Hi HN, I am working at at startup. I now want to cash out part of the shares I own from this startup, which represents interesting money.
I found different platforms like: - https://equityzen.com - https://sharespost.com - and https://forgeglobal.com
Any experience or advice in using those platforms or others? There's very few information on how to sell startup shares.
If you're not looking to sell everything, the ESO Fund also offers cash advances against shares. Each of these firms have different structures. EquityZen and Sharespost typically require a full transfer with company approval while Forge Global has been known to do forward contracts.
The general process for a full transfer is as follows:
Find a buyer Agree on a Stock Transfer Agreement with the buyer Notify the company about the sale The company has 1-3 months to exercise their Right of First Refusal (the company has the chance to purchase the shares first) (note: some companies don't allow transfers at all) If the company allows the transfer to occur, then you can finally close the deal.
This process takes up to 3-6 months depending on how easy it is to find a buyer, negotiate terms, get the company approval, etc.
A forward contract or a deal with ESO can close extremely quickly, usually within a few weeks or even days!
Disclaimer: I work at the ESO Fund
Have you asked whomever is in charge of the stock program within your company? They will know exactly what can be done, and when, and how. And if there are people internally wanting to buy, they probably even know who it is. (And if nobody internally wants to buy, you should be asking why not.)
Yes it was asked already. What we know: 1- Yes we can sell 2- Secondary market is the way to go
Whether or not you'll be able to sell shares (and at what price) depends a lot on which company it is. A random startup won't yield you much, a unicorn will do better -- depending on the valuation.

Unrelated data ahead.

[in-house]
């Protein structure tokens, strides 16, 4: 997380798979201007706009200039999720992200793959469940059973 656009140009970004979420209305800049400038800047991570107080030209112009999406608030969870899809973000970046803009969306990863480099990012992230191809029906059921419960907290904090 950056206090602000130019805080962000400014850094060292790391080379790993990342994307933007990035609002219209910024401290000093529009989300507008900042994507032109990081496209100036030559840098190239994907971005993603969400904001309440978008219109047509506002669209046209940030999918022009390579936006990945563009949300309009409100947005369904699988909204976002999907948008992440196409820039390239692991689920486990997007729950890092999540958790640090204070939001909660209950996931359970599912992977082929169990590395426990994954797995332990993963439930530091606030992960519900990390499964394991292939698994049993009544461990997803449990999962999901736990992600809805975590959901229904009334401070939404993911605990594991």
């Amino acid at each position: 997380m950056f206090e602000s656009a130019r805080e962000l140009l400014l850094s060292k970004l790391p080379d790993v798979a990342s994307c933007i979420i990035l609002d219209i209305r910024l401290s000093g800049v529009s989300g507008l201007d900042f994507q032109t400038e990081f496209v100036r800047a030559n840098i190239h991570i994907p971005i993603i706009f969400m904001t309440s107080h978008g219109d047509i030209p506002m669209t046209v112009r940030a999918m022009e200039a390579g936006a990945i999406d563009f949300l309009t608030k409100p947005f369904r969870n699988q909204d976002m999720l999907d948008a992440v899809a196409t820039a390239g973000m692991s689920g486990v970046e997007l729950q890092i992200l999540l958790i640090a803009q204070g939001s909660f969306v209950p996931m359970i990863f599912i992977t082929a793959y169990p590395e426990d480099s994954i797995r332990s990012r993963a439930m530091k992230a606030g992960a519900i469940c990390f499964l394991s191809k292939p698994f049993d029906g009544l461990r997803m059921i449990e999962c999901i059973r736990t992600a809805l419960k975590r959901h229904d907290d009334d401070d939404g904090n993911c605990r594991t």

I looked into buying pre IPO Spotify shares through both Equityzen and Sharespost before, and Equityzen seemed (to me) to be the most structured.
A good friend of mine is a broker dealer. He finds buyers/sellers of private companies and structures the deal.
If you're interested you can reach out to me and I can put you in touch.
I think you'd also look at Preferred vs Common shares, may be restricted from selling?
These classes of shares can affect what you're allowed to do and can affect price.
There are companies that will "loan" you the money based on your share values, and you pay back that loan when a liquidity event occurs.
anyones you can recommend?
Others have made solid recommendations in this thread.
I've never had success selling shares of private companies as an individual. (I still have shares if you're interested)
How successful were those companies where you still own share?
I have a close friend that works at Forge Global if you'd like me to get you in contact
all 3 of them have sales people who'll be happy to answer your questions. i have only bought, but that depends on people like you selling.
So you bought via one of those platforms?
these emails desserve more junk firstname.lastname@example.org email@example.com firstname.lastname@example.org email@example.com firstname.lastname@example.org email@example.com polytech-ei-2I4@listes.upmc.fr
In the secondary market, securities are sold by and transferred from one investor or speculator to another. It is therefore important that the secondary market be highly liquid (originally, the only way to create this liquidity was for investors and speculators to meet at a fixed place regularly; this is how stock exchanges originated, see History of the Stock Exchange). As a general rule, the greater the number of investors that participate in a given marketplace, and the greater the centralization of that marketplace, the more liquid the market.
Fundamentally, secondary markets mesh the investor's preference for liquidity (i.e., the investor's desire not to tie up his or her money for a long period of time, in case the investor needs it to deal with unforeseen circumstances) with the capital user's preference to be able to use the capital for an extended period of time.
Accurate share price allocates scarce capital more efficiently when new projects are financed through a new primary market offering, but accuracy may also matter in the secondary market because: 1) price accuracy can reduce the agency costs of management, and make hostile takeover a less risky proposition and thus move capital into the hands of better managers; and 2) accurate share price aids the efficient allocation of debt finance whether debt offerings or institutional borrowing.